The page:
Leicester on course for Champions Cup rugby ahead of ‘chess match’ encounter with Bristol Bears

Ben Youngs has played for Leicester Tigers since 2007

It was a second-half fightback against Worcester Warriors that resulted in Leicester Tigers coming away from Sixways with an 18-17 victory.

Ellis Genge scored a brace for Steve Borthwick’s side who went into the break 16-6 down, with penalties from full-back Zack Henry getting the visiting side on the board. 

Now attentions turn to playing the league leaders Bristol Bears on Saturday afternoon. With the play-off places in the Premiership confirmed and Leicester’s position in the top eight all but rubber-stamped, fans will be making their return to Mattioli Woods Welford Road for the first time since March 2020 to roar on the Tigers.

For their last two games, Leicester have played in front of spectators at Twickenham for the Challenge Cup final and at Sixways for their encounter with Worcester. Now, 6,000 supporters are expected to be present in the East Midlands to watch their club in person for the first time in 15 months.

Having made his Tigers debut back in 2018, Joe Heyes has experienced the full force of a full crowd at Mattioli Woods Welford Road and the 22-year-old says it has been difficult for the team to motivate themselves out on the pitch without fans present.

“It is a bit anticlimactic, really,” Heyes said. “There is all that build up in the changing rooms the week before and then you get onto the pitch, and then it is just yourselves and you have got to create your own energy and your own noise. 

“It was amazing, actually, when we were at Twickenham. Even at Sixways, what the fans can do in terms of giving you a bit of a kick, a bit of a boost. They are missed. It is not the same.

“Welford Road, it is a big, lonely place when there is no one there. It is good to have fans back because we are a huge fanbase club. There is a great relationship between players and fans. I think to have them back, to show the improvements that we have done in our rugby, it is really exciting.”

Having placed 11th in the past two Gallagher Premiership seasons, Tigers currently sit in sixth, highlighting the noticeable change at the club since Borthwick arrived just under a year ago. 

Blooding plenty of youngsters and establishing his style of play, the 41-year-old Cumbrian is quick to emphasise that there is no objective between now and the end of the season, with the game against Pat Lam’s Bears providing a good barometer for the progress that has been made over the course of this season.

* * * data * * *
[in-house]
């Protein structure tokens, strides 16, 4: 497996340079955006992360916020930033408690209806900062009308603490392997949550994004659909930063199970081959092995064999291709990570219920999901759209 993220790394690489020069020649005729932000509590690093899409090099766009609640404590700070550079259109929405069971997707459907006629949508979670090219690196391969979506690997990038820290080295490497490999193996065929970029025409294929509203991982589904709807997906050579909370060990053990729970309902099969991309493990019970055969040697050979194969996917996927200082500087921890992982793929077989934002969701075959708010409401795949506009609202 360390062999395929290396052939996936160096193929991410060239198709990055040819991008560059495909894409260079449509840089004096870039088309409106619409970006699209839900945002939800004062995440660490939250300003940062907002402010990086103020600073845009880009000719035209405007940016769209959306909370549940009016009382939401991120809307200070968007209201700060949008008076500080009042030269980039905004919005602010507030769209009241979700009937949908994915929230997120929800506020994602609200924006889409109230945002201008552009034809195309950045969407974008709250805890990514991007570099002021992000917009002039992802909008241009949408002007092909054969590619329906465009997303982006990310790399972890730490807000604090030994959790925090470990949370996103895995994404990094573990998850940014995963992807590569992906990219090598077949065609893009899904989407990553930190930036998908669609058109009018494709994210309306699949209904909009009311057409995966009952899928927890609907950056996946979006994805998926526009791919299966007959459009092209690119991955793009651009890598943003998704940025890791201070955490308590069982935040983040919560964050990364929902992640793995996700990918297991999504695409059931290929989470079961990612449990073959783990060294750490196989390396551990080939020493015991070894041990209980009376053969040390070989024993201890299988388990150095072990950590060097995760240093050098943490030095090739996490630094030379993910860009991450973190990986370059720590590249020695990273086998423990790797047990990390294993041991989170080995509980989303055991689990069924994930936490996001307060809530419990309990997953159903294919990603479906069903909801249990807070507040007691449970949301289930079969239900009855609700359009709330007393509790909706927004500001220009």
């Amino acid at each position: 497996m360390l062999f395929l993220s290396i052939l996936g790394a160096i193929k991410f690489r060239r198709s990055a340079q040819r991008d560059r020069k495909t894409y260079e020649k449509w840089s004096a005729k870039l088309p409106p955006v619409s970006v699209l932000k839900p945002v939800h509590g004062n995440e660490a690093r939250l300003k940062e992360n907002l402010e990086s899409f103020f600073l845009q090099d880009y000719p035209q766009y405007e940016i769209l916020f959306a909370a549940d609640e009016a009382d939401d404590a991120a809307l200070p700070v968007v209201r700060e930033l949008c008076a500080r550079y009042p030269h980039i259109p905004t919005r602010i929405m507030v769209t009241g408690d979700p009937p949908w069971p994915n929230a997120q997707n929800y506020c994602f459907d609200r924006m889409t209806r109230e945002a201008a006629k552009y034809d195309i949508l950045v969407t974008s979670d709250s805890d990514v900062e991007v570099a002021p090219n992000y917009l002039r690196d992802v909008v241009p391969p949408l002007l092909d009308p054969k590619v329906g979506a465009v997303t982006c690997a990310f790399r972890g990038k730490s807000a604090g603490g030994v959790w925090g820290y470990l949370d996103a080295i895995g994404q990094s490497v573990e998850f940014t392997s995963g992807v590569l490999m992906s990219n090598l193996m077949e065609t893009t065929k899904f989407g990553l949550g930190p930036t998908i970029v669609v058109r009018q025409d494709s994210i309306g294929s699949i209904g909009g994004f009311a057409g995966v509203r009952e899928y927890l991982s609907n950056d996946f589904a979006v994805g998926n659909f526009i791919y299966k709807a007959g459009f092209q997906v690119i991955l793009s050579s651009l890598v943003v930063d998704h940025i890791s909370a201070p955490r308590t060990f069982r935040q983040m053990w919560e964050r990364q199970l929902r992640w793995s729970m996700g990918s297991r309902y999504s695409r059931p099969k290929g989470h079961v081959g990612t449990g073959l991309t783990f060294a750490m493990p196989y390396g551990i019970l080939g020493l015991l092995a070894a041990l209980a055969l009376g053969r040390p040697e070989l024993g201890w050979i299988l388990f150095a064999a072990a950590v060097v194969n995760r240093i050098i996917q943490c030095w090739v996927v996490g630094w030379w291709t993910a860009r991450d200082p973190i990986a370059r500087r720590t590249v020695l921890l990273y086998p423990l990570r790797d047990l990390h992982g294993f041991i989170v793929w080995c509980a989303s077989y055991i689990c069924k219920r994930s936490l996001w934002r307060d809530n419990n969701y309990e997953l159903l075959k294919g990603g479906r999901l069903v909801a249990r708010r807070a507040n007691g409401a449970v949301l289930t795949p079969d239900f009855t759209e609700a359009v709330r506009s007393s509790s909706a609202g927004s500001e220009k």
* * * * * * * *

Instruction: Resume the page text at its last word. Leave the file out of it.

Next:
“I’m looking towards Saturday against Bristol, and I am not looking beyond that,” Borthwick told TRU. “I’m looking towards putting forward the best performance we possibly can this weekend where we are going to be tested against the best team in the country.

“It is a great challenge for us so early in our journey and we enjoy those challenges, and we learn a lot from those challenges so we will continue trying to be the best team we can be.”

Under Borthwick, it seems as though Leicester have found an identity again. After the hallmark names who helped consolidate the club at the top of the game moved away from the Tigers or retired, it felt as though the side was rudderless.

Bringing in several overseas players, as well as experienced international stars and a new coaching group, Borthwick has certainly shaken things up in Leicester. So far, there has been a dramatic upturn in form, but only time will tell as to whether the Tigers can continue heading in the right direction and next season is likely to be one of the biggest markers for this.

Early on in his reign, it was clear that the new head coach was looking to test his players and see who would sink or swim. Some poor results did follow, but without the threat of relegation, players were able to grow.

The likes of Dan Kelly, Freddie Steward and George Martin are some of the younger names to have established themselves as starters in the East Midlands, whilst Jasper Wiese, Matias Moroni, Nemani Nadolo and Guy Porter have all lent themselves well to the cause.

Having been with the Tigers through the highs and the lows, Ben Youngs will undoubtedly be hoping to take the club back up to the top rung of the Premiership. Still only 31, it seems as though there is certainly that chance and they will have a stern test against Bristol this weekend.

“They have got a real structure to how they play sort of like chess pieces and they are each a moving part," Youngs said. "You can see it is very patterned, it is very ‘this guy goes here, this guy does that, you pass here’ and it is like a game of chess to a degree, but they are very good at it.

“They are top of the league, and we have got an opportunity to play the best in the league thus far. They have got the most points, so therefore they are the best and we have got an opportunity to play them at home. I think for us that’s brilliant. Let’s see where we’re at.

“We haven’t made top four and mathematically we can’t get there, so let’s see where we’re at and I think it will be a great game for us to go; 'right, here we are.' Then, come pre-season and September, hopefully we will make up some ground and go again.”